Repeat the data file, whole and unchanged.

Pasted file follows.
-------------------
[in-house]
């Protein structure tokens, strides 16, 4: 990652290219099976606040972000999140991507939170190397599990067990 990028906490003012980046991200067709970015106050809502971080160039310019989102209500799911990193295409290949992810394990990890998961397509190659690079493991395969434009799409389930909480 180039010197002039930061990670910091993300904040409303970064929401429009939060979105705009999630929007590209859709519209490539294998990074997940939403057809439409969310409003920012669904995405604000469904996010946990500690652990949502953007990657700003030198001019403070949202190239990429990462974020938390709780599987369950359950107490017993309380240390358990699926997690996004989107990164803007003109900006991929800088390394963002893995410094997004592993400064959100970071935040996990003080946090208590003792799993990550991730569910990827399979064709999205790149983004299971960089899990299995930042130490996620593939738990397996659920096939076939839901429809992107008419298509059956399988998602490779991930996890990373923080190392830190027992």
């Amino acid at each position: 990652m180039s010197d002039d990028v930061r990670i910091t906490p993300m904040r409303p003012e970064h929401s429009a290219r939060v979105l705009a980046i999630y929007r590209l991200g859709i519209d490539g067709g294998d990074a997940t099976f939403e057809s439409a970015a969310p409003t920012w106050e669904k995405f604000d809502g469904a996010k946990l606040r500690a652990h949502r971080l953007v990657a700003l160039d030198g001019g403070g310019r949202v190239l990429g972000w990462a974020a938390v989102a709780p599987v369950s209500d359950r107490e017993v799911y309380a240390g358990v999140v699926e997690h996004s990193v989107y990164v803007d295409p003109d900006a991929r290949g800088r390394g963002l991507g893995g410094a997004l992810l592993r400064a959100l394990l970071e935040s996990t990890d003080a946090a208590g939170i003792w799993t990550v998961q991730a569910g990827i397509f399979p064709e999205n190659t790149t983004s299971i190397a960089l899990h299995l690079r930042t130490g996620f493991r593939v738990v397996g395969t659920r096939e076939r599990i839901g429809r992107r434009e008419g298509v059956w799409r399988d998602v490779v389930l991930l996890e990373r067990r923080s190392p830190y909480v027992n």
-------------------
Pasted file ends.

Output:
[in-house]
């Protein structure tokens, strides 16, 4: 990652290219099976606040972000999140991507939170190397599990067990 990028906490003012980046991200067709970015106050809502971080160039310019989102209500799911990193295409290949992810394990990890998961397509190659690079493991395969434009799409389930909480 180039010197002039930061990670910091993300904040409303970064929401429009939060979105705009999630929007590209859709519209490539294998990074997940939403057809439409969310409003920012669904995405604000469904996010946990500690652990949502953007990657700003030198001019403070949202190239990429990462974020938390709780599987369950359950107490017993309380240390358990699926997690996004989107990164803007003109900006991929800088390394963002893995410094997004592993400064959100970071935040996990003080946090208590003792799993990550991730569910990827399979064709999205790149983004299971960089899990299995930042130490996620593939738990397996659920096939076939839901429809992107008419298509059956399988998602490779991930996890990373923080190392830190027992």
């Amino acid at each position: 990652m180039s010197d002039d990028v930061r990670i910091t906490p993300m904040r409303p003012e970064h929401s429009a290219r939060v979105l705009a980046i999630y929007r590209l991200g859709i519209d490539g067709g294998d990074a997940t099976f939403e057809s439409a970015a969310p409003t920012w106050e669904k995405f604000d809502g469904a996010k946990l606040r500690a652990h949502r971080l953007v990657a700003l160039d030198g001019g403070g310019r949202v190239l990429g972000w990462a974020a938390v989102a709780p599987v369950s209500d359950r107490e017993v799911y309380a240390g358990v999140v699926e997690h996004s990193v989107y990164v803007d295409p003109d900006a991929r290949g800088r390394g963002l991507g893995g410094a997004l992810l592993r400064a959100l394990l970071e935040s996990t990890d003080a946090a208590g939170i003792w799993t990550v998961q991730a569910g990827i397509f399979p064709e999205n190659t790149t983004s299971i190397a960089l899990h299995l690079r930042t130490g996620f493991r593939v738990v397996g395969t659920r096939e076939r599990i839901g429809r992107r434009e008419g298509v059956w799409r399988d998602v490779v389930l991930l996890e990373r067990r923080s190392p830190y909480v027992n």